Stimulation of autophagy by inhibitors of conventional calpains protects Me21 melanoma cells from cisplatin-induced apoptosis
As we previously demonstrated in a similar experimental setting , in melanoma cells cisplatin treatment puts into motion the activation of conventional calpains, and two pharmacological inhibitors of these calpains (MDL-28170 and calpeptin), although not affecting the cytostatic effect of cisplatin, significantly protect from apoptotic cell death (Fig 2D and E), evaluated as cell detachment and caspase-3/-7 activity. We next asked whether such a protection could be in some way related to the autophagic machinery. Two lines of findings suggest that such a relationship does exist. First, both these calpain inhibitors induce a remarkable autophagic response in control cells, as revealed by the increased LC3-II levels (Fig. 2A). It is interesting to note that, similarly to the effect of cisplatin treatment on basal autophagy, also in the presence of these exogenous autophagy inducers, the apoptotic machinery triggered by cisplatin markedly counteracts the autophagic response, as revealed by the lowered LC3-II levels (Fig. 2A). The stimulation of autophagy by calpains inhibitors is confirmed by the autophagic flux blocker, bafilomycin A1 (an inhibitor of vacuolar ATPases, that alters the lysosomal pH), which maintains LC3-II levels in calpain inhibitors-treated cells higher that in control cells (Fig. 2B). Autophagy induction is also revealed by staining cells with monodansylcadaverine (MDC). Since MDC accumulates in mature autophagic vacuoles, such as autophagolysosomes, but not in early endosome compartment, MDC staining is commonly used to detect autophagic vacuoles. As shown in Fig. 3, in control cells a faint staining is evident; in MDL-28170 and calpeptin treated cells there is an increase of fluorescence intensity, both as diffuse staining and punctuate pattern (the latter more evident at higher magnification), distributed within the cytoplasm or often accumulated in perinuclear regions. A second line of findings suggests that a mechanistic relationship between protection from cell death and autophagy stimulation exists: in fact, the co-treatment with the upstream autophagy inhibitor 3-methyladenine (3-MA) (acting through class III PI3K inhibition ), while decreasing LC3-II levels (Fig. 2C) and MDC staining (Fig. 3), fully restores cell detachment (Fig. 2D). Also in the absence of any exogenous autophagy inducers, a mild increase of cell detachment is constantly observed in the co-treatment with cisplatin plus 3-MA. In all samples, such an increased cell detachment doesn't match with a comparable increase of caspase-3/-7 activity (Fig. 2E), suggesting a contribution of cell death achieved through a mode different from apoptosis or, at least, through a caspase-3/-7-independent mechanism.
Me21 melanoma cells were treated for 24 hours with MDL-28170 (MDL), calpeptin (Calp) (40 µM both) and trehalose (Tre) (100 mM), in the presence or absence of 3-MA (4 mM). Cells were stained with monodansylcadaverine (MDC) and examined by fluorescence microscopy (Magnification, ×40). Quantitative data of MDC staining are reported as Mean Fluorescence/cell ± S.E. of 3 experiments. *P<0.01 and **P<0.05, compared to control cells; #P<0.001 compared to samples without 3-MA.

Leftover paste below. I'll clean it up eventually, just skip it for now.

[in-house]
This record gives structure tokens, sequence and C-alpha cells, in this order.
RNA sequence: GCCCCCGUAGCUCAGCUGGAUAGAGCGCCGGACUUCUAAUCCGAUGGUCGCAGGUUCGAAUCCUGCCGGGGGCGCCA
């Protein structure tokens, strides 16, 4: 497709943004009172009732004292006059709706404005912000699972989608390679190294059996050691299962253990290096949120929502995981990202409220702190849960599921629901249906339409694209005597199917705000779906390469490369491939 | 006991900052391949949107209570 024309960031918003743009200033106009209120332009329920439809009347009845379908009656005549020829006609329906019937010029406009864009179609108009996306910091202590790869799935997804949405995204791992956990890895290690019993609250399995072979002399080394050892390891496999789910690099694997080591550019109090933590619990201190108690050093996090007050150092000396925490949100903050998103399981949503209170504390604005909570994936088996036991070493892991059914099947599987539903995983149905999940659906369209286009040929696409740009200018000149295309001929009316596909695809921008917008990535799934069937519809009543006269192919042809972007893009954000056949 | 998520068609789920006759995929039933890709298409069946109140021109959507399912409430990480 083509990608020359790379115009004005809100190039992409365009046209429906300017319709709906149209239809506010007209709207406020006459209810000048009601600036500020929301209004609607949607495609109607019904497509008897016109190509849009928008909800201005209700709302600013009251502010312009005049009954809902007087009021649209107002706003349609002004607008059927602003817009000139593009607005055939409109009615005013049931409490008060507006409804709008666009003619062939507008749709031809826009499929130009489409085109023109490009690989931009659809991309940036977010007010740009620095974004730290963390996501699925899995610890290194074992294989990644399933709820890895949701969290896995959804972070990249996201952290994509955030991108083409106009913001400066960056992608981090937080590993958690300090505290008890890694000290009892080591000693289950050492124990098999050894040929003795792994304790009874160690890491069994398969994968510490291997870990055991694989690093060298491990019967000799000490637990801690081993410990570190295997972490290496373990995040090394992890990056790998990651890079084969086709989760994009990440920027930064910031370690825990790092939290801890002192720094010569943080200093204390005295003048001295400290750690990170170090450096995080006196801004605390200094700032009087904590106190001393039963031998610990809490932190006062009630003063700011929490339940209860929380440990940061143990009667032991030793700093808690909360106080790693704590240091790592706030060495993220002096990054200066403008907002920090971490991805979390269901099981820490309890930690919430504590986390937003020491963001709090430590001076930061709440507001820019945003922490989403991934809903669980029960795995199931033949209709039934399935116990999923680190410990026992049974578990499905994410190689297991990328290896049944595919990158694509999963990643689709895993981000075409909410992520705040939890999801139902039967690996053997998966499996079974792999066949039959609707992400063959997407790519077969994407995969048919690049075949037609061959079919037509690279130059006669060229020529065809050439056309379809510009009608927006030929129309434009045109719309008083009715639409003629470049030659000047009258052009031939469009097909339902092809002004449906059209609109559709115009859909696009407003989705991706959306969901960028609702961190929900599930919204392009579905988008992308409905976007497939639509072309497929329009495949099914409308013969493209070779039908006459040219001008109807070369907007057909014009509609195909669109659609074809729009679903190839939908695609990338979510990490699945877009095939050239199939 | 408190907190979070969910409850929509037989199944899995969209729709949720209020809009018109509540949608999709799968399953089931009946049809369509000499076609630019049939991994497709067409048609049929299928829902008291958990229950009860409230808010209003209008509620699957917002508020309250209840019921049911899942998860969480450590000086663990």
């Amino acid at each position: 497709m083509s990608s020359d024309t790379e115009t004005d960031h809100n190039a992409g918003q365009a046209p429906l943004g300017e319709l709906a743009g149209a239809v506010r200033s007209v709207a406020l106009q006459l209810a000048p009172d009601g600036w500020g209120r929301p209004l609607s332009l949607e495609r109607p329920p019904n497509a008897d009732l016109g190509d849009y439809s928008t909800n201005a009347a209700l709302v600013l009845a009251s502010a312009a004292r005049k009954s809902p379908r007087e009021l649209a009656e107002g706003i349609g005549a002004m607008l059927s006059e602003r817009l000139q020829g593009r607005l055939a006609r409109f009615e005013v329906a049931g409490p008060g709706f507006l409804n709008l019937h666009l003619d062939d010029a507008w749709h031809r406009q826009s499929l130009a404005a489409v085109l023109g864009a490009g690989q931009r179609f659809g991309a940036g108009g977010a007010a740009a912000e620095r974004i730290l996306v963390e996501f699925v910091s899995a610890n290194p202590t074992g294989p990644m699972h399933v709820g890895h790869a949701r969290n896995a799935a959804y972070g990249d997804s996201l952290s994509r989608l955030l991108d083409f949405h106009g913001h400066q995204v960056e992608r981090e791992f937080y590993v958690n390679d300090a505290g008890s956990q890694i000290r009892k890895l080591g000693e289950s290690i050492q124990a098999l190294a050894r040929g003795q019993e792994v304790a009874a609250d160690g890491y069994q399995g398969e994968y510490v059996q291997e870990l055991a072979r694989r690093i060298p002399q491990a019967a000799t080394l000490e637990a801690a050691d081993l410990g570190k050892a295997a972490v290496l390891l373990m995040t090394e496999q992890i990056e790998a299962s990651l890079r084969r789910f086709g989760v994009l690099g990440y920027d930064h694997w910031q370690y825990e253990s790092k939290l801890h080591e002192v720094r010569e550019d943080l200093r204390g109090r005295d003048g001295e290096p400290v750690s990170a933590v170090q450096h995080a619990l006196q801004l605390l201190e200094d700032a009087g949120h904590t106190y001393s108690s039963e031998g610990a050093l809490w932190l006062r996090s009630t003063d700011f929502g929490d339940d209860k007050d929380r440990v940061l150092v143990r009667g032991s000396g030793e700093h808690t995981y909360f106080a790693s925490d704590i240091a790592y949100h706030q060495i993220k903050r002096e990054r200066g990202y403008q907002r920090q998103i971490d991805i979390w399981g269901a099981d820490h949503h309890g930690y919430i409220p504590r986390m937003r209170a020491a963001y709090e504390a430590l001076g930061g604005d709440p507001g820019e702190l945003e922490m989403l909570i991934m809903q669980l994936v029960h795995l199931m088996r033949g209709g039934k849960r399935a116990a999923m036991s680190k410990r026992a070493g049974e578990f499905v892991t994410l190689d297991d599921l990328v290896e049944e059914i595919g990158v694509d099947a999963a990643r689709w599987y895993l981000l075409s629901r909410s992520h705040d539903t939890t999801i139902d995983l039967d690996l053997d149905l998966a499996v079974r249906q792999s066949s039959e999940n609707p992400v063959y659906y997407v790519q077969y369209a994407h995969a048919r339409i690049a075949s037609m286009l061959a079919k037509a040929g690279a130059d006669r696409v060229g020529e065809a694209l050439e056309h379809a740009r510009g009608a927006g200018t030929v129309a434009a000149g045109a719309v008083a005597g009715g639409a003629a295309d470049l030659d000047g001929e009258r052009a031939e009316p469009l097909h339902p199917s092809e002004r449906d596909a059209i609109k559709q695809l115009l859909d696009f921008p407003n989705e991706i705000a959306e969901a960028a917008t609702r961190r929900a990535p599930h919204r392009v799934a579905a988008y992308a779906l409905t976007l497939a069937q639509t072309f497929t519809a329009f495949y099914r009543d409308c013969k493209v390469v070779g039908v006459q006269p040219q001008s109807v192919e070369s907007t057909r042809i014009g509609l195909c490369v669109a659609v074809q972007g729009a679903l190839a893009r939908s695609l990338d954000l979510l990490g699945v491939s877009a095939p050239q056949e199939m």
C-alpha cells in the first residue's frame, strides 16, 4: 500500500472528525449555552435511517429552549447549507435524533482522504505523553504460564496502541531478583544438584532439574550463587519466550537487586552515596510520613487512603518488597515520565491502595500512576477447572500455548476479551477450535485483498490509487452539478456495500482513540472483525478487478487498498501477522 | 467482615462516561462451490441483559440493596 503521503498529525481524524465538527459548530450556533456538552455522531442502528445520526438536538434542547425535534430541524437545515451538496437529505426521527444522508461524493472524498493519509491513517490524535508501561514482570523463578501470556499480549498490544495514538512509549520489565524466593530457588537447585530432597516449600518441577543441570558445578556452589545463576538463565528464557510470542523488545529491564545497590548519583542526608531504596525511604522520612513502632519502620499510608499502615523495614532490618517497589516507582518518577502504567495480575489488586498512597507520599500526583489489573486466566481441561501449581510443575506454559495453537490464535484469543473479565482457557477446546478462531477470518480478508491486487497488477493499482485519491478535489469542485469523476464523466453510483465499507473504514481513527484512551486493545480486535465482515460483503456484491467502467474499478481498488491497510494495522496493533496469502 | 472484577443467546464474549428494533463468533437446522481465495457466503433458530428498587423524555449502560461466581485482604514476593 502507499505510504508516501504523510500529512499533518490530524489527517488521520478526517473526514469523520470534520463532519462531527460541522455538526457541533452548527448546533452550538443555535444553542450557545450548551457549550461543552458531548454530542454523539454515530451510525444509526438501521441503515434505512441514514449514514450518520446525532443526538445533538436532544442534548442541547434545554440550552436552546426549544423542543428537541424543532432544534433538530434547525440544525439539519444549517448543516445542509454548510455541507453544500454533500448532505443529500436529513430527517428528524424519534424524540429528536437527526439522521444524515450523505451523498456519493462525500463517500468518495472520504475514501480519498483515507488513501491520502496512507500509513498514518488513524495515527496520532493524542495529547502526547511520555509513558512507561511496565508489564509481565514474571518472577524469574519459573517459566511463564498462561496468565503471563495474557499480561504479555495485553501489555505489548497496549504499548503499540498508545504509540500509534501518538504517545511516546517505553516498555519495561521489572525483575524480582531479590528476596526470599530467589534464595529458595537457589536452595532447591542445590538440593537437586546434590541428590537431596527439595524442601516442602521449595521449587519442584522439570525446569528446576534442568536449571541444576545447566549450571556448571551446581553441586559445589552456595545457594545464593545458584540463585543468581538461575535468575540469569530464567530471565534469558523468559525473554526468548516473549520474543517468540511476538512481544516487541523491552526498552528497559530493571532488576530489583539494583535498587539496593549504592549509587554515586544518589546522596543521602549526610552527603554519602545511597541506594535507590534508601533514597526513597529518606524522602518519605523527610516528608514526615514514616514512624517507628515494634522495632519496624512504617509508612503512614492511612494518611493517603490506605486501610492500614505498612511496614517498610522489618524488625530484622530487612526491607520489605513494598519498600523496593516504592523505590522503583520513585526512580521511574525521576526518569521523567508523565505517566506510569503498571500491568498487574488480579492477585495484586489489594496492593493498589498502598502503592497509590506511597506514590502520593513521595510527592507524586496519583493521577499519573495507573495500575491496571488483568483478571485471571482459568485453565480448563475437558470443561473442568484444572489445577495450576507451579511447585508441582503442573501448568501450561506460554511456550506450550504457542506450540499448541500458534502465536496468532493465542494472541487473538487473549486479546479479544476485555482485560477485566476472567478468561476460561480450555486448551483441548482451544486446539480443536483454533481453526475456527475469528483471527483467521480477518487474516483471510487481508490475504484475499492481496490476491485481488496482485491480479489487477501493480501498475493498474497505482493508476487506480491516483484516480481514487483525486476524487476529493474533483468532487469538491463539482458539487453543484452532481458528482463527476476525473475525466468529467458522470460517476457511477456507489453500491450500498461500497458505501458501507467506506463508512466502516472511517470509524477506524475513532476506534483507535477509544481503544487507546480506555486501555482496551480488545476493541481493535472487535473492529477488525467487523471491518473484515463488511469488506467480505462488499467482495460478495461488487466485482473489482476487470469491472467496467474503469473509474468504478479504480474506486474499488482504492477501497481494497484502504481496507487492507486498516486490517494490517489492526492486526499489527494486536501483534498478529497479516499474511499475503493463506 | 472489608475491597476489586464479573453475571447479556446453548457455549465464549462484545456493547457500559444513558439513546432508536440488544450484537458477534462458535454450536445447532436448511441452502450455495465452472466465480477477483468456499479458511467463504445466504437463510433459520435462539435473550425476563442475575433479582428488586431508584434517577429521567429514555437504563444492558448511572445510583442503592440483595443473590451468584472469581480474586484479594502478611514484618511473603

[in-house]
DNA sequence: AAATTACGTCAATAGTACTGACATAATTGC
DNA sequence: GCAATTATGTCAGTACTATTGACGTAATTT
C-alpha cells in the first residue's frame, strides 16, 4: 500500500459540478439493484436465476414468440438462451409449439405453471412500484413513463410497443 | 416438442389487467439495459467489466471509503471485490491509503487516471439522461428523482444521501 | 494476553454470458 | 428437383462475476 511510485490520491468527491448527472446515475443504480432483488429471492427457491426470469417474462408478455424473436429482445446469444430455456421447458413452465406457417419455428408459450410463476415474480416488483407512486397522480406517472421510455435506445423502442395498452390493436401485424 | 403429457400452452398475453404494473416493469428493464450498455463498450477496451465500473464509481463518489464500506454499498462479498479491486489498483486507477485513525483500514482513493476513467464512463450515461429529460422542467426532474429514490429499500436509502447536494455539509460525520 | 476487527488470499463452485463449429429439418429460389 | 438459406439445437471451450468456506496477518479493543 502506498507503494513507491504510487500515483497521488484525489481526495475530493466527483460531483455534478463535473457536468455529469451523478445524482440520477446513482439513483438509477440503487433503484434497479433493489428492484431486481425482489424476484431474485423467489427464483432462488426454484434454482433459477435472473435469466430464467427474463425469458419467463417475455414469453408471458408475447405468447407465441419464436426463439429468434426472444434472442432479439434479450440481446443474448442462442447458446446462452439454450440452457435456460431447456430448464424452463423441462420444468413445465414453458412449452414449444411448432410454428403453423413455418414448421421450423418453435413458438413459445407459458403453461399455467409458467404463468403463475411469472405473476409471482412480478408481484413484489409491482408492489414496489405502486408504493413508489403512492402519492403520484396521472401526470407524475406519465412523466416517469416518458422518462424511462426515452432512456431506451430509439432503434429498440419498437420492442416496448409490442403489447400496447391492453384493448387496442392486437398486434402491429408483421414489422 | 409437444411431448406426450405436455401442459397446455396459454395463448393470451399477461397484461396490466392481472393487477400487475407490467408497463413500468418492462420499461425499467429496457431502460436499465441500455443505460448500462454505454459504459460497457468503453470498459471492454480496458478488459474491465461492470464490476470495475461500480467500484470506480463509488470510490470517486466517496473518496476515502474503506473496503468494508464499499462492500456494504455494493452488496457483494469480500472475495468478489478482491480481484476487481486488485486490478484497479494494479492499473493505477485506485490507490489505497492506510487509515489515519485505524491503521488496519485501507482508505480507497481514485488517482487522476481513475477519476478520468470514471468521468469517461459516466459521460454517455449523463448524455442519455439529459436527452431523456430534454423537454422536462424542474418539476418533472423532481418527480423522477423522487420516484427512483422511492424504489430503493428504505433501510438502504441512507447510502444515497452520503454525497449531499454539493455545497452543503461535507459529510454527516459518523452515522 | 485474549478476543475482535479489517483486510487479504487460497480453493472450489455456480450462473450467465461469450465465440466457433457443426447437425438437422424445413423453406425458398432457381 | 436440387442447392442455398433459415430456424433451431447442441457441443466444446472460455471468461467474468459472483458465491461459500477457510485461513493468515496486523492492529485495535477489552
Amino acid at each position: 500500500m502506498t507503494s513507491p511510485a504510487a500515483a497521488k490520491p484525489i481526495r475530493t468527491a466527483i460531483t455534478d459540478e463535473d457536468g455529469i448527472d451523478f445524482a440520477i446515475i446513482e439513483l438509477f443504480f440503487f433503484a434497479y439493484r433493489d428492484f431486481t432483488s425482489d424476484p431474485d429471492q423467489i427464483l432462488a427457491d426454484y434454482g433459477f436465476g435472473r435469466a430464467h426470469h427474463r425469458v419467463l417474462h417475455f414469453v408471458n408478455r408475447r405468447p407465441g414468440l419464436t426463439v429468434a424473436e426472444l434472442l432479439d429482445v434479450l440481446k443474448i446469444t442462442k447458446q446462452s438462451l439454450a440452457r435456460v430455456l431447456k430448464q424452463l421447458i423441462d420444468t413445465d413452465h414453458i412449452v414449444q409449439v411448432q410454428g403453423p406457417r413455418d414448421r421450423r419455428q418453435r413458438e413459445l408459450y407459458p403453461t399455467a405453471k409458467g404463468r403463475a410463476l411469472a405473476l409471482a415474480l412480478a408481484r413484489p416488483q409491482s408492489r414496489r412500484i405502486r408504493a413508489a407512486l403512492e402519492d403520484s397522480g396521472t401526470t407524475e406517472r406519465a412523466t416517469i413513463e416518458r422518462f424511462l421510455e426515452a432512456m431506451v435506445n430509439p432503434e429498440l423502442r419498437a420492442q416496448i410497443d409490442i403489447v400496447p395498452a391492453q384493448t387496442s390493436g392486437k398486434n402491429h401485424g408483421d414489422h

Stimulation of autophagy by trehalose protects Me21 melanoma cells from cisplatin-induced apoptosis and inhibits calpain activity
To confirm the protective role of autophagy as a more general mechanism in melanoma cells, we treated cells with a calpain-unrelated compound, that is the natural disaccharide trehalose . This compound proves to be an efficient autophagy inducer in Me21 melanoma cells, as revealed by the increased LC3-II levels, which are confirmed by using the autophagic flux blocker bafilomycin A1 (Fig. 4A), and by the increased MDC staining (Fig. 3). Trehalose, although not affecting the cytostatic effect of cisplatin, affords a remarkable protection against cisplatin-induced cell death, evaluated as cell detachment and caspase-3/-7 activity (Fig. 4B and C). Similarly to what happens on calpains inhibitors, the inhibition of autophagy by 3-MA, while decreasing LC3-II levels (Fig. 4D) and MDC staining (Fig. 3), is capable of reversing the protective effect of trehalose, significantly on cell detachment and, to a lesser extent, on caspase-3/-7 activation (Fig. 4B and C).
(A) Me21 melanoma cells were treated with 100 mM trehalose (Tre) for 22 hours, then exposed to 200 nM bafilomycin A1 (Baf) for further 2 hours. Western blot of LC3 and LC3-II densitometric analysis of a typical experiment out of 3 are reported; in bafilomycin-treated cells half protein has been loaded. (B, C) Cells were treated with cisplatin for 24 h, with or without trehalose, and with or without 3-MA; (B) total cell numbers are presented as percentage over control cells; the columns also show the relative number of adhering cells (white) and floating dead cells (black); S.E. values and statistical analysis refer to detached cells; (C) caspase-3/-7 activity; data are reported as means ± S.E. of 4 to 5 experiments. *P<0.001,**P<0.01, and ***P<0.05. (D) Control cells were treated with 100 mM trehalose for 24 h, with or without the autophagy inhibitor, 3-methyladenine (3-MA); Western blot of LC3 and densitometric analysis of a typical experiment out of 5 are reported. (E) Cells were treated for 24 hours with cisplatin with or without 100 mM trehalose; cisplatin-treated samples (single or combined treatment) refer to adhering cells. Western blot of LC3 and LC3-II densitometric analysis of a typical experiment out of 4 are reported. Densitometric analyses were normalized to Ponceau S staining.